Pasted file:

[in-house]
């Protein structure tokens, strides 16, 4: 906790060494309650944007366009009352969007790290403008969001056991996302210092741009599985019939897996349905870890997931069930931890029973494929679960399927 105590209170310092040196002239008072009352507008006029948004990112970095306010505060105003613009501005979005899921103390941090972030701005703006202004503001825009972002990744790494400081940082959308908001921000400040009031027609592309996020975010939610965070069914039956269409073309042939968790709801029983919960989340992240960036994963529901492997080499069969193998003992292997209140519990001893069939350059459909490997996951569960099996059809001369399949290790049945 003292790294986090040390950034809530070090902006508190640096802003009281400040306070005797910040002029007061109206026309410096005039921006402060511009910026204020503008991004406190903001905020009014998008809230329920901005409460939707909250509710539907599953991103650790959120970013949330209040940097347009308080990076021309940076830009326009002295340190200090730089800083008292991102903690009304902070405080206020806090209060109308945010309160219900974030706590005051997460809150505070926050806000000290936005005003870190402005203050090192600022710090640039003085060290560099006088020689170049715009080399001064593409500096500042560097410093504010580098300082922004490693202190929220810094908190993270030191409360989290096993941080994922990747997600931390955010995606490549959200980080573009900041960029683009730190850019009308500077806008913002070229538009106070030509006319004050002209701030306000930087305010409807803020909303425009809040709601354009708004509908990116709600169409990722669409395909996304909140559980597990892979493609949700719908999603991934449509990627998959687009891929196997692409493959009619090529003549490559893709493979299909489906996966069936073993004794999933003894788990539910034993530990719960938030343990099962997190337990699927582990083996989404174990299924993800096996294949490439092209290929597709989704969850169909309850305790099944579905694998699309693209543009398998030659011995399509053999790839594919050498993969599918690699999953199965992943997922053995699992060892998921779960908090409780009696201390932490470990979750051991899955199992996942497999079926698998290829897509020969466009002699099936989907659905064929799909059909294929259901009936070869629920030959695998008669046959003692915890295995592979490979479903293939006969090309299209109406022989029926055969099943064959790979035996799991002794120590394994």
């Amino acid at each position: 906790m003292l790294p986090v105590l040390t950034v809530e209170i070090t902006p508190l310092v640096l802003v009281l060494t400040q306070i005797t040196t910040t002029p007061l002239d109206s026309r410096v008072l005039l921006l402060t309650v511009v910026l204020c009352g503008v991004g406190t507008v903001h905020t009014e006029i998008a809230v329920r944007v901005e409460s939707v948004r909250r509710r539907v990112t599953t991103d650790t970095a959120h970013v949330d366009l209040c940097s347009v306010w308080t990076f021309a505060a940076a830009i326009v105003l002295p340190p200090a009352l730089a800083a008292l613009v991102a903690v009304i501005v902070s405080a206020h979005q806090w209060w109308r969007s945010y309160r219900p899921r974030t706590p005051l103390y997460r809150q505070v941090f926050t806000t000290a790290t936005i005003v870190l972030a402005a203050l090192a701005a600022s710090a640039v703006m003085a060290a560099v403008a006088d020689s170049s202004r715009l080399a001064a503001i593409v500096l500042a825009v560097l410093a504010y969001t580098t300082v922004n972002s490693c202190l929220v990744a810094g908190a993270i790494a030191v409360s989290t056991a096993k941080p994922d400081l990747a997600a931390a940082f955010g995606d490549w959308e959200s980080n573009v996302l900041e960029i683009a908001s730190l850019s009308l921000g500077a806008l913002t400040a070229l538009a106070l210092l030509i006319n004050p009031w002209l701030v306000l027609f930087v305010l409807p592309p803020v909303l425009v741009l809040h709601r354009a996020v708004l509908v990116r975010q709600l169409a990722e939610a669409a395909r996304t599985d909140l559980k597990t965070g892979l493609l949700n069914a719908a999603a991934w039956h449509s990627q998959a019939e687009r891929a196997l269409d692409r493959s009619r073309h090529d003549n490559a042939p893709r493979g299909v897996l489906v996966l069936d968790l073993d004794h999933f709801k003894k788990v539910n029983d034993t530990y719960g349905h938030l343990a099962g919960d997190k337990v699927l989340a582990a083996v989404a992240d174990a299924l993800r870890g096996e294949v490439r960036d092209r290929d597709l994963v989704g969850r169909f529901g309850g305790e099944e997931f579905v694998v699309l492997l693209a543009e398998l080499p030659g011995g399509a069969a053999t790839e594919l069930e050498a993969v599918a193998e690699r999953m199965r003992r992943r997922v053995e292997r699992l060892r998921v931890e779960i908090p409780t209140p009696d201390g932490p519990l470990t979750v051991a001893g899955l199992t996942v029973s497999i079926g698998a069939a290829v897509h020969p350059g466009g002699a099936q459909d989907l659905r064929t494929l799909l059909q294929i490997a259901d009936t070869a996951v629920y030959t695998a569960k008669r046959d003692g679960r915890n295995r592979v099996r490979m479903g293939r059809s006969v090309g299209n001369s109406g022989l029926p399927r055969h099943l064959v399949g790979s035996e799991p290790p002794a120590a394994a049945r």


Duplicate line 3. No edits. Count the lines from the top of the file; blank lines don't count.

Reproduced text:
């Amino acid at each position: 906790m003292l790294p986090v105590l040390t950034v809530e209170i070090t902006p508190l310092v640096l802003v009281l060494t400040q306070i005797t040196t910040t002029p007061l002239d109206s026309r410096v008072l005039l921006l402060t309650v511009v910026l204020c009352g503008v991004g406190t507008v903001h905020t009014e006029i998008a809230v329920r944007v901005e409460s939707v948004r909250r509710r539907v990112t599953t991103d650790t970095a959120h970013v949330d366009l209040c940097s347009v306010w308080t990076f021309a505060a940076a830009i326009v105003l002295p340190p200090a009352l730089a800083a008292l613009v991102a903690v009304i501005v902070s405080a206020h979005q806090w209060w109308r969007s945010y309160r219900p899921r974030t706590p005051l103390y997460r809150q505070v941090f926050t806000t000290a790290t936005i005003v870190l972030a402005a203050l090192a701005a600022s710090a640039v703006m003085a060290a560099v403008a006088d020689s170049s202004r715009l080399a001064a503001i593409v500096l500042a825009v560097l410093a504010y969001t580098t300082v922004n972002s490693c202190l929220v990744a810094g908190a993270i790494a030191v409360s989290t056991a096993k941080p994922d400081l990747a997600a931390a940082f955010g995606d490549w959308e959200s980080n573009v996302l900041e960029i683009a908001s730190l850019s009308l921000g500077a806008l913002t400040a070229l538009a106070l210092l030509i006319n004050p009031w002209l701030v306000l027609f930087v305010l409807p592309p803020v909303l425009v741009l809040h709601r354009a996020v708004l509908v990116r975010q709600l169409a990722e939610a669409a395909r996304t599985d909140l559980k597990t965070g892979l493609l949700n069914a719908a999603a991934w039956h449509s990627q998959a019939e687009r891929a196997l269409d692409r493959s009619r073309h090529d003549n490559a042939p893709r493979g299909v897996l489906v996966l069936d968790l073993d004794h999933f709801k003894k788990v539910n029983d034993t530990y719960g349905h938030l343990a099962g919960d997190k337990v699927l989340a582990a083996v989404a992240d174990a299924l993800r870890g096996e294949v490439r960036d092209r290929d597709l994963v989704g969850r169909f529901g309850g305790e099944e997931f579905v694998v699309l492997l693209a543009e398998l080499p030659g011995g399509a069969a053999t790839e594919l069930e050498a993969v599918a193998e690699r999953m199965r003992r992943r997922v053995e292997r699992l060892r998921v931890e779960i908090p409780t209140p009696d201390g932490p519990l470990t979750v051991a001893g899955l199992t996942v029973s497999i079926g698998a069939a290829v897509h020969p350059g466009g002699a099936q459909d989907l659905r064929t494929l799909l059909q294929i490997a259901d009936t070869a996951v629920y030959t695998a569960k008669r046959d003692g679960r915890n295995r592979v099996r490979m479903g293939r059809s006969v090309g299209n001369s109406g022989l029926p399927r055969h099943l064959v399949g790979s035996e799991p290790p002794a120590a394994a049945r």